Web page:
Fear, pain, setting boundaries – there are many reasons why dogs growl. However, owners often do not perceive the important warning signal as such. Here’s what you need to know about dog growling.
Growling is a normal means of communication in dogs. They usually tell those around them that they need more distance in a certain situation, for example from another person or another dog. However, what sounds frightening for many dog owners at first glance is a preliminary step – a warning – to avoid a conflict involving physical exertion.
Growling from puppyhood
When puppies are born, they can all growl. During their socially sensitive phase, the little ones learn how to use the growl when dealing with other animals, people, objects, etc., so that it has the appropriate effect on the respective situation.
In the best-case scenario, young dogs already learn how to “raise their voice” in order to get closer to their goal. At the beginning, they also learn from failure, i.e. when their growl was not effective in a certain situation. They try things out and learn in every situation. Therefore growling is not just growling, but can occur in different situations.
Growling as a stress signal
Surely you have already observed that dogs do not always snap immediately, but that other signs also indicate a possible imminent conflict: For example, the hair on the back of the neck is raised or the dog seems tense.
Dogs that have been well socialized only use as much energy in any situation (and thus in any conflict) as the situation requires.
Thus, the growling is to be interpreted in such a way that the dog is currently under stress and wants to change the situation in order to regain its balance.
Here’s what you should do when your dog growls
If your dog is in a stressful situation and growls, you should resolve the situation for him and take him out of the conflict. This is important for the dog and strengthens the bond with him, because it gives him security. You can also prevent the conflict from ending on a physical level.
Therefore, if you notice your dog’s growling and react early, then the stress level for both of you and the dog’s willingness to be aggressive will be lower. If you don’t recognize his growl, your dog would probably use further threat levels and, if necessary, also defend or attack.
Here’s what you might do when your dog purposefully growls at a stimulus:
- Increase the distance to the stimulus. Walk your dog past the stimulus at a greater distance (e.g. change sides of the street) – or, if possible, go in a different direction. This relieves your dog, because if you don’t respond, he’ll think you don’t recognize his growl and he’ll switch strategies. Snapping might then follow.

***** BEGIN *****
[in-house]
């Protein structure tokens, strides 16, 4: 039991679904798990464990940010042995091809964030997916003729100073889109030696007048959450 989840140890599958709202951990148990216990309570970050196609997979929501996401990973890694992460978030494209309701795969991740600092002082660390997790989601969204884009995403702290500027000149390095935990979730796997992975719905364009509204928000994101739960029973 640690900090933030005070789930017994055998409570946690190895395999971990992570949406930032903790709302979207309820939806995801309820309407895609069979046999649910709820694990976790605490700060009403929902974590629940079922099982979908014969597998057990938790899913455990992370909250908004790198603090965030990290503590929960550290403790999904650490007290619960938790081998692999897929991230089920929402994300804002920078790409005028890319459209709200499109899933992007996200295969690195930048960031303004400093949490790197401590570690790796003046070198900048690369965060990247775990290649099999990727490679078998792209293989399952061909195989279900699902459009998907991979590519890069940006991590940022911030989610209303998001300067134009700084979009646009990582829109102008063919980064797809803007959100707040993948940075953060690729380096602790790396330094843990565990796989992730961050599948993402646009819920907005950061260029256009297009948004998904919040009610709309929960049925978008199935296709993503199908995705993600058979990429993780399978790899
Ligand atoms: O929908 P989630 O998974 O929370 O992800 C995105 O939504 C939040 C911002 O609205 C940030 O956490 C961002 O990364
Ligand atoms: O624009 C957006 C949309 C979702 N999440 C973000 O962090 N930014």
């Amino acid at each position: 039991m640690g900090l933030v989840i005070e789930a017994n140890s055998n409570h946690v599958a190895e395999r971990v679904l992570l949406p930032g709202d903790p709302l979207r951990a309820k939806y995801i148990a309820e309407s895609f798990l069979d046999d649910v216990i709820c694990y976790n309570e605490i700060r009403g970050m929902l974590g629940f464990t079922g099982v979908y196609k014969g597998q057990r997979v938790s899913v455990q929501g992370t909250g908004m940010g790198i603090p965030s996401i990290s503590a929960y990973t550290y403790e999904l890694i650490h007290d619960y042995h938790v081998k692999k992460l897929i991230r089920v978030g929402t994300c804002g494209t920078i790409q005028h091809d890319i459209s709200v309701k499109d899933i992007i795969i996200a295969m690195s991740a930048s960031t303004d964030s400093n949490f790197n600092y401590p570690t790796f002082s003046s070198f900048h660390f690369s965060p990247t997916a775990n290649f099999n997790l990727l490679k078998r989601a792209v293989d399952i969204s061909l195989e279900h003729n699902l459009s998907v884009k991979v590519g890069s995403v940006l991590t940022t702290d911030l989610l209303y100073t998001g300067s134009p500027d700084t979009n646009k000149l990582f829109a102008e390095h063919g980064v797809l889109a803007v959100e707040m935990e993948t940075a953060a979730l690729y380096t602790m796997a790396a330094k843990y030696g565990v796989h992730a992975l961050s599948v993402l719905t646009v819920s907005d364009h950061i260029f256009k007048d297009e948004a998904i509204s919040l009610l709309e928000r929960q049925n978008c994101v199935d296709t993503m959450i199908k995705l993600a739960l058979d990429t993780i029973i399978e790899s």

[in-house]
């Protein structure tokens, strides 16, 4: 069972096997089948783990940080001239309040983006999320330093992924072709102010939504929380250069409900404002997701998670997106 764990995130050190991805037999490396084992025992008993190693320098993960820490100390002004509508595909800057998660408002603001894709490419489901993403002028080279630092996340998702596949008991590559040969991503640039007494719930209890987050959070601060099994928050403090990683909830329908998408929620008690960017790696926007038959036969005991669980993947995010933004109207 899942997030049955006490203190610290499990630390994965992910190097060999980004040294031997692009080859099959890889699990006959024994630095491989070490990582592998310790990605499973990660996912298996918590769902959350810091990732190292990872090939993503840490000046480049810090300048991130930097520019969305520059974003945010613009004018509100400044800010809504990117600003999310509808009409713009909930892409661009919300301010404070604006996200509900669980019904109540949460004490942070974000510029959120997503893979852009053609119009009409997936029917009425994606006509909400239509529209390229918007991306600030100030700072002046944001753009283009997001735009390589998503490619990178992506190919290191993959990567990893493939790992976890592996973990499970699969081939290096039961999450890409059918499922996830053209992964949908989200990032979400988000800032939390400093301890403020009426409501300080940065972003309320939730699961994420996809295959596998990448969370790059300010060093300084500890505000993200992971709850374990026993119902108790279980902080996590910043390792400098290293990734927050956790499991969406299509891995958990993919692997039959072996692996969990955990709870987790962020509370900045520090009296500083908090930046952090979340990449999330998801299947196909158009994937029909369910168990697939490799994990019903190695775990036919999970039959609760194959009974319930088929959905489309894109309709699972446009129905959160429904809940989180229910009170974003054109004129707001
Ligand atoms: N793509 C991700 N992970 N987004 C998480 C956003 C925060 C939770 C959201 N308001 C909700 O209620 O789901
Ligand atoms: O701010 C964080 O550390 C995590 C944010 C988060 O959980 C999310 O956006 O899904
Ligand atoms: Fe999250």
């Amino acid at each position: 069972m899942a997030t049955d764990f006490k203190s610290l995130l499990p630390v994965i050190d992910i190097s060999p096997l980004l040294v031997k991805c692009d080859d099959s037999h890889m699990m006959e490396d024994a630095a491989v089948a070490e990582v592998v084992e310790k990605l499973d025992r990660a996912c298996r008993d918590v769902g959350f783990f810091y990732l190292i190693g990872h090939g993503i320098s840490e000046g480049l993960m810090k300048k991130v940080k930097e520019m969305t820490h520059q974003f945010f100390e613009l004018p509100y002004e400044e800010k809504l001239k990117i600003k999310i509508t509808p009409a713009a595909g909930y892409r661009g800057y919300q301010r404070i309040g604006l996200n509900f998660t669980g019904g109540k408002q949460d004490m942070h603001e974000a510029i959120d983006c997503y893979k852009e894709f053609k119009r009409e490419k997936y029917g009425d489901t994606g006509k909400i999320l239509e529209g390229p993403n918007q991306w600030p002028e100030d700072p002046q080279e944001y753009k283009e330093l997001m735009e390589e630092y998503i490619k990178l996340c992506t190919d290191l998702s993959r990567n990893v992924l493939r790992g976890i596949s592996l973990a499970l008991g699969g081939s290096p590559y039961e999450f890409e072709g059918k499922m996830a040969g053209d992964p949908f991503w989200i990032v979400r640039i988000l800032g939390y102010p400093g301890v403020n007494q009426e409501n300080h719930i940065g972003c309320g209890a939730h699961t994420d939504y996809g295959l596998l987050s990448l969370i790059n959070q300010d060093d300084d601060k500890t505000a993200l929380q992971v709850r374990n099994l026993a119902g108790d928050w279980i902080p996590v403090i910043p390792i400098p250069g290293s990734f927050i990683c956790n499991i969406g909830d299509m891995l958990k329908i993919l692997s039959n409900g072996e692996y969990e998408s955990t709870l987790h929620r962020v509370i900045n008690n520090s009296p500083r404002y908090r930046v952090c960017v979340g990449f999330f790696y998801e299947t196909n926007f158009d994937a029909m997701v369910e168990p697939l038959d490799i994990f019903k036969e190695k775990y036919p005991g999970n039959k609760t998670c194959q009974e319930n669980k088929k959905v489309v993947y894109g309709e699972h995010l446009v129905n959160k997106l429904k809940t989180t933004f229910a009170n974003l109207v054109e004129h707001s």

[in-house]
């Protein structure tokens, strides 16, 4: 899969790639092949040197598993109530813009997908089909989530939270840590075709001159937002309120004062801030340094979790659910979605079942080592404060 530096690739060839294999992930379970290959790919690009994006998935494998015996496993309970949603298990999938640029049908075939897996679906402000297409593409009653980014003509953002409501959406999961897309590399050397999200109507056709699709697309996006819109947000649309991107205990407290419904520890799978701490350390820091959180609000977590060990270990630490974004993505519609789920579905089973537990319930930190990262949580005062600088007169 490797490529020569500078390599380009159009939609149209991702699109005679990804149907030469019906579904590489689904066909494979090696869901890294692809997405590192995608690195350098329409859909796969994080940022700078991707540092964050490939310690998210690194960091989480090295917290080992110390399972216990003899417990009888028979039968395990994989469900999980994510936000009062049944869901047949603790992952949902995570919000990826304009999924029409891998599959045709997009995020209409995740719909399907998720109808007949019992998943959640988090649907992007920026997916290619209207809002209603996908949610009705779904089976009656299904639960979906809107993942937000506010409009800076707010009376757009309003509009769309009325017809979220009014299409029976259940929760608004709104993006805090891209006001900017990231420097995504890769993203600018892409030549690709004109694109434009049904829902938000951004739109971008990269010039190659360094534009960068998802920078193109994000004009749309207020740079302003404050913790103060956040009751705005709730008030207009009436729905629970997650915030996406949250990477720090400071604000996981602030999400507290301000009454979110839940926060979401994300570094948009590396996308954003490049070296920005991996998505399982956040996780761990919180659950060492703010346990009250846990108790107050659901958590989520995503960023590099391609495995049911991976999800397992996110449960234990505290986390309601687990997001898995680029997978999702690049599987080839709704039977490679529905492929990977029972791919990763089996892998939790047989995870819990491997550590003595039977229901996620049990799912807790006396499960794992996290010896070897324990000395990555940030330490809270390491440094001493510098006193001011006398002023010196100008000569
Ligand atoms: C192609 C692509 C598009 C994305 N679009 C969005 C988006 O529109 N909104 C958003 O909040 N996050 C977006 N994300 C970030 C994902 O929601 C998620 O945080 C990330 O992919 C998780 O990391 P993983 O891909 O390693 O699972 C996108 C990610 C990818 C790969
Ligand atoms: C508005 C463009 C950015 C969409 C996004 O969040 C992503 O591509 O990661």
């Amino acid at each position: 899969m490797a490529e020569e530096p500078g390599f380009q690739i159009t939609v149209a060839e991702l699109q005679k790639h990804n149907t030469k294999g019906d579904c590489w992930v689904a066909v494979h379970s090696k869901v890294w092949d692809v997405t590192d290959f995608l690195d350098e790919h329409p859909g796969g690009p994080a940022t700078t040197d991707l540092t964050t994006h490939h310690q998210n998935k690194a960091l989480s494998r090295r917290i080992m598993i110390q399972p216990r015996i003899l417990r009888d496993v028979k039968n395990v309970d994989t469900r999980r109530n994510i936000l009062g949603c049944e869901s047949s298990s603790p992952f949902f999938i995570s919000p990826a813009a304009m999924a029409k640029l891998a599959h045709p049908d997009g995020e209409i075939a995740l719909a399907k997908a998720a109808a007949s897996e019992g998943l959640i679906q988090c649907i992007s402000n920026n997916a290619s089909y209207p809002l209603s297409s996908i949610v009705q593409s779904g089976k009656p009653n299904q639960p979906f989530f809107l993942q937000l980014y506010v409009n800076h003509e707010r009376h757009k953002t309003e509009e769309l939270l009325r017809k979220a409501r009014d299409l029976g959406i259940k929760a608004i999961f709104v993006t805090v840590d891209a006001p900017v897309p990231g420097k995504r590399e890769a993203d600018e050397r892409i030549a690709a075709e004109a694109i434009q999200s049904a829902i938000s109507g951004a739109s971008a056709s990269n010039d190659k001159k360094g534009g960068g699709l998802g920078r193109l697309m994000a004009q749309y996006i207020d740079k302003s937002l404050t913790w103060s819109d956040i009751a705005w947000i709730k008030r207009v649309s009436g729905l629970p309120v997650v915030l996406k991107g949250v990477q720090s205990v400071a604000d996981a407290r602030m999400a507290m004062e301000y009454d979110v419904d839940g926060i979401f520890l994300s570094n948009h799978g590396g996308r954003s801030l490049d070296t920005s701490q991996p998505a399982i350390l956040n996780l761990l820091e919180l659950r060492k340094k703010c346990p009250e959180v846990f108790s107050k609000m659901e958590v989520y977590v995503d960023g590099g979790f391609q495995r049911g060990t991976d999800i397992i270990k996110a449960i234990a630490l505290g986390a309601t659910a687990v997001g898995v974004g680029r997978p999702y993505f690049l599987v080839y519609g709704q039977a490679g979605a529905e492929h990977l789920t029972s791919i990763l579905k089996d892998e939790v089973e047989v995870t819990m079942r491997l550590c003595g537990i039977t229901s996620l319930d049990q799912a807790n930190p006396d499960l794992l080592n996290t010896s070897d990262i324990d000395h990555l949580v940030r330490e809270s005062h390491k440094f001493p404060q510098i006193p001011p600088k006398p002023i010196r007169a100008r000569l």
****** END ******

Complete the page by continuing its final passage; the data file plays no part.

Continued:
- Meet the stimulus in an arc and not head-on. Dogs do not greet each other head-on, but rather with a respectful arc. This can also help to relax the situation – and the growling may subside.
- Just take away the excitement. In an emergency measure, this is a good idea (if possible) to relax the situation and act quickly. In the long run, however, training should take place.
The cause of the growl
Every growl has a cause. In order to respond correctly, you need to know why your dog is growling. Because when a dog growls out of fear, the solution is of course different than when it growls out of anger or pain.
Therefore, in every situation, ask yourself why your dog is growling: How is he doing right now, what mood is he in? Is he afraid? Does he feel safe or insecure? is he angry
Based on the different moods alone, it can be deduced that you cannot apply a panacea when your dog growls. As explained in the previous paragraph, you should resolve the situation for your dog. But this does not mean simply breaking off the situation, e.g. by saying “No”. Because that doesn’t solve the cause.
Growls of anger
Imagine that your dog is angry right now. You get your dog to stop growling by saying “no”. But then what? The energy is still there. Most likely your dog will find another buffer to “let off steam”. In the worst case, this could also be undirected aggression.
It is better to show your dog an alternative behavior. Work this out with your dog. You will find that you can more easily steer him through an alternative instead of just an abort.
Growls of insecurity
On the other hand, if you have a dog in front of you that growls out of insecurity, it is also not good to silence the dog by aborting it. This dog needs your support, which is definitely not a “no.”
Growls of pain
If you suspect that your dog’s growling is a signal of pain, you should contact a veterinarian immediately. If pain is the cause of the growling, it occurs, for example, with certain touches or movements. Also, keep an eye out for other symptoms of illness or behavioral changes in your dog.
In general, here’s what to do when your dog growls:
- Notice when your dog growls and in which situations. Who is involved? What are the triggers?
- Find out what your dog is feeling at this moment. is he scared Furious?
- Check out what your dog might need instead right now. You’ll find that often you’re the one who can give him support, direction, and security so he doesn’t have to growl because you’re managing everything anyway.
- Think about how you can approach the training – preferably with a dog trainer.
The growling dog started the argument?
Many dog owners interpret that the dog that growled must have “started” the argument. However, this is usually not the case. Growling is often associated with something negative in humans and is often perceived as a trigger. But communication has no beginning and no end. It takes place on different levels, such as through touch, smell, acoustics, taste and also through the optics. Many small nuances that are often not visible to us usually run out before the growl. In any case, the one who growls is not always automatically the culprit!